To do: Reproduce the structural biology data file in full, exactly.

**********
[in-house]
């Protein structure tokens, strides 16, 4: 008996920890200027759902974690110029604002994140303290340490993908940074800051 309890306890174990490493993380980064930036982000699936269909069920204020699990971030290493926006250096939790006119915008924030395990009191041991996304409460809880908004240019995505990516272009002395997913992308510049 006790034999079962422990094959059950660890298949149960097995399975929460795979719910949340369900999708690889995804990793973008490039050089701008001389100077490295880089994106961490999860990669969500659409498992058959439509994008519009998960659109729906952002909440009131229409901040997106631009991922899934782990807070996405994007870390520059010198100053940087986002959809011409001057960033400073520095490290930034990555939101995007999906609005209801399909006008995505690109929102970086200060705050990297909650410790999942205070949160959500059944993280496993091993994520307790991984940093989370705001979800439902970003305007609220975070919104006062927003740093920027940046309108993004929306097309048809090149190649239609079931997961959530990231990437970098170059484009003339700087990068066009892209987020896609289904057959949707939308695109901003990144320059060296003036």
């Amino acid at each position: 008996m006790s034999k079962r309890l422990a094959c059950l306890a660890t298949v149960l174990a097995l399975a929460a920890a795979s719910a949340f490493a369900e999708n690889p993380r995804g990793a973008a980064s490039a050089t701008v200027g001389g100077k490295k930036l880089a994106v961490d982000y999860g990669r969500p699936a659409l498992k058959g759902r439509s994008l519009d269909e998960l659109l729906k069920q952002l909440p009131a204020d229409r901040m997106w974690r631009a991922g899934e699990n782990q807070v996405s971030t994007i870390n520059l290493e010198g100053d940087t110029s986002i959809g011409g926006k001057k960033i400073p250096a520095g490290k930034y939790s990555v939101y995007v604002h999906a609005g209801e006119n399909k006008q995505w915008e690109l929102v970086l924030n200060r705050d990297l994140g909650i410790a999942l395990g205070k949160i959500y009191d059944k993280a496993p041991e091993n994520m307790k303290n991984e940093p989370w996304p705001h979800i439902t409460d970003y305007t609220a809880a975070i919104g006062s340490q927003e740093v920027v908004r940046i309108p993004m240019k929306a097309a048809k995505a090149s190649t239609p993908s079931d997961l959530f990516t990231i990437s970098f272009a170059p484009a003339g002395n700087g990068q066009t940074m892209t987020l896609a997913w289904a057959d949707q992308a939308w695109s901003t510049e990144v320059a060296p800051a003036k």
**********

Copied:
[in-house]
């Protein structure tokens, strides 16, 4: 008996920890200027759902974690110029604002994140303290340490993908940074800051 309890306890174990490493993380980064930036982000699936269909069920204020699990971030290493926006250096939790006119915008924030395990009191041991996304409460809880908004240019995505990516272009002395997913992308510049 006790034999079962422990094959059950660890298949149960097995399975929460795979719910949340369900999708690889995804990793973008490039050089701008001389100077490295880089994106961490999860990669969500659409498992058959439509994008519009998960659109729906952002909440009131229409901040997106631009991922899934782990807070996405994007870390520059010198100053940087986002959809011409001057960033400073520095490290930034990555939101995007999906609005209801399909006008995505690109929102970086200060705050990297909650410790999942205070949160959500059944993280496993091993994520307790991984940093989370705001979800439902970003305007609220975070919104006062927003740093920027940046309108993004929306097309048809090149190649239609079931997961959530990231990437970098170059484009003339700087990068066009892209987020896609289904057959949707939308695109901003990144320059060296003036």
């Amino acid at each position: 008996m006790s034999k079962r309890l422990a094959c059950l306890a660890t298949v149960l174990a097995l399975a929460a920890a795979s719910a949340f490493a369900e999708n690889p993380r995804g990793a973008a980064s490039a050089t701008v200027g001389g100077k490295k930036l880089a994106v961490d982000y999860g990669r969500p699936a659409l498992k058959g759902r439509s994008l519009d269909e998960l659109l729906k069920q952002l909440p009131a204020d229409r901040m997106w974690r631009a991922g899934e699990n782990q807070v996405s971030t994007i870390n520059l290493e010198g100053d940087t110029s986002i959809g011409g926006k001057k960033i400073p250096a520095g490290k930034y939790s990555v939101y995007v604002h999906a609005g209801e006119n399909k006008q995505w915008e690109l929102v970086l924030n200060r705050d990297l994140g909650i410790a999942l395990g205070k949160i959500y009191d059944k993280a496993p041991e091993n994520m307790k303290n991984e940093p989370w996304p705001h979800i439902t409460d970003y305007t609220a809880a975070i919104g006062s340490q927003e740093v920027v908004r940046i309108p993004m240019k929306a097309a048809k995505a090149s190649t239609p993908s079931d997961l959530f990516t990231i990437s970098f272009a170059p484009a003339g002395n700087g990068q066009t940074m892209t987020l896609a997913w289904a057959d949707q992308a939308w695109s901003t510049e990144v320059a060296p800051a003036k």